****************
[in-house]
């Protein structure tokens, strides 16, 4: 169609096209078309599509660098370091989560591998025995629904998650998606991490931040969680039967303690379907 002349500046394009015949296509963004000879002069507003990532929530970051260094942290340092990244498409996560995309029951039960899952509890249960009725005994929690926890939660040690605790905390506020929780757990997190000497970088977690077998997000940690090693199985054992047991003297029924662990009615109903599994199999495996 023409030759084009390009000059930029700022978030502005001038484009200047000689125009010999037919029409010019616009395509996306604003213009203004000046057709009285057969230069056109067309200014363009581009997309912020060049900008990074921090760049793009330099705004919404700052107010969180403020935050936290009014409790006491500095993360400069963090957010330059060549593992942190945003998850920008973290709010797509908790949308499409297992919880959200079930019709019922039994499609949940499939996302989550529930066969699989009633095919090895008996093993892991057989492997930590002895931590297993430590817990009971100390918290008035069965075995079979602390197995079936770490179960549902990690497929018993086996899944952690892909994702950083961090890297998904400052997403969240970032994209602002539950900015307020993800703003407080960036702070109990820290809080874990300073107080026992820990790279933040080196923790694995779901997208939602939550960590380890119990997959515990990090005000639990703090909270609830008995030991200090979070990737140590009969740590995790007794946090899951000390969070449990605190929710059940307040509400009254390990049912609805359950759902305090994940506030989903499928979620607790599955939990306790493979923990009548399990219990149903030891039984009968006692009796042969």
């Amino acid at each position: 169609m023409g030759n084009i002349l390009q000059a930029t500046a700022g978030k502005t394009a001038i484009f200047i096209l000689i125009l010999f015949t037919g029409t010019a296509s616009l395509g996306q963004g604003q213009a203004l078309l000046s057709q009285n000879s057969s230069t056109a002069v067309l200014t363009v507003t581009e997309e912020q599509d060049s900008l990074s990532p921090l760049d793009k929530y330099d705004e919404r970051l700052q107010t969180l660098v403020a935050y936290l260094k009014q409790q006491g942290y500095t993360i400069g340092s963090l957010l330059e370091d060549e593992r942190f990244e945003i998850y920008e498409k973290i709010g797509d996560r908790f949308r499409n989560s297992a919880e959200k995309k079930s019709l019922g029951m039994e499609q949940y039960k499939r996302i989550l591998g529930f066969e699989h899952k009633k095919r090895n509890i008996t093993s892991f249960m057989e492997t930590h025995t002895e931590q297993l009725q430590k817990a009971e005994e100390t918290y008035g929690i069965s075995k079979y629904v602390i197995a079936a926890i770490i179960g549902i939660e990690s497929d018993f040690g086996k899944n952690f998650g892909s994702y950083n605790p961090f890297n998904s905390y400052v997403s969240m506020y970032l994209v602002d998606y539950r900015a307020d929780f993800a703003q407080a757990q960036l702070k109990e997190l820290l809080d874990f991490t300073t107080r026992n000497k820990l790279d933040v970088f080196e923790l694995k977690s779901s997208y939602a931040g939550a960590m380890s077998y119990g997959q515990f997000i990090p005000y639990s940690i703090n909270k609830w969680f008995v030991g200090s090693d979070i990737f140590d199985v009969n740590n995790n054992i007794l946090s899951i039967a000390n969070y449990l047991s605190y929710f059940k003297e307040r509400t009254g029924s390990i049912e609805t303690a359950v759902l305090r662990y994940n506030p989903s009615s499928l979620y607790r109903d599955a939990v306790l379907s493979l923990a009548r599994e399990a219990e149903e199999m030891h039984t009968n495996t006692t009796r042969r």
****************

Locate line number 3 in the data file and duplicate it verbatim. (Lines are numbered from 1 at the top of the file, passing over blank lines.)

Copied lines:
């Amino acid at each position: 169609m023409g030759n084009i002349l390009q000059a930029t500046a700022g978030k502005t394009a001038i484009f200047i096209l000689i125009l010999f015949t037919g029409t010019a296509s616009l395509g996306q963004g604003q213009a203004l078309l000046s057709q009285n000879s057969s230069t056109a002069v067309l200014t363009v507003t581009e997309e912020q599509d060049s900008l990074s990532p921090l760049d793009k929530y330099d705004e919404r970051l700052q107010t969180l660098v403020a935050y936290l260094k009014q409790q006491g942290y500095t993360i400069g340092s963090l957010l330059e370091d060549e593992r942190f990244e945003i998850y920008e498409k973290i709010g797509d996560r908790f949308r499409n989560s297992a919880e959200k995309k079930s019709l019922g029951m039994e499609q949940y039960k499939r996302i989550l591998g529930f066969e699989h899952k009633k095919r090895n509890i008996t093993s892991f249960m057989e492997t930590h025995t002895e931590q297993l009725q430590k817990a009971e005994e100390t918290y008035g929690i069965s075995k079979y629904v602390i197995a079936a926890i770490i179960g549902i939660e990690s497929d018993f040690g086996k899944n952690f998650g892909s994702y950083n605790p961090f890297n998904s905390y400052v997403s969240m506020y970032l994209v602002d998606y539950r900015a307020d929780f993800a703003q407080a757990q960036l702070k109990e997190l820290l809080d874990f991490t300073t107080r026992n000497k820990l790279d933040v970088f080196e923790l694995k977690s779901s997208y939602a931040g939550a960590m380890s077998y119990g997959q515990f997000i990090p005000y639990s940690i703090n909270k609830w969680f008995v030991g200090s090693d979070i990737f140590d199985v009969n740590n995790n054992i007794l946090s899951i039967a000390n969070y449990l047991s605190y929710f059940k003297e307040r509400t009254g029924s390990i049912e609805t303690a359950v759902l305090r662990y994940n506030p989903s009615s499928l979620y607790r109903d599955a939990v306790l379907s493979l923990a009548r599994e399990a219990e149903e199999m030891h039984t009968n495996t006692t009796r042969r």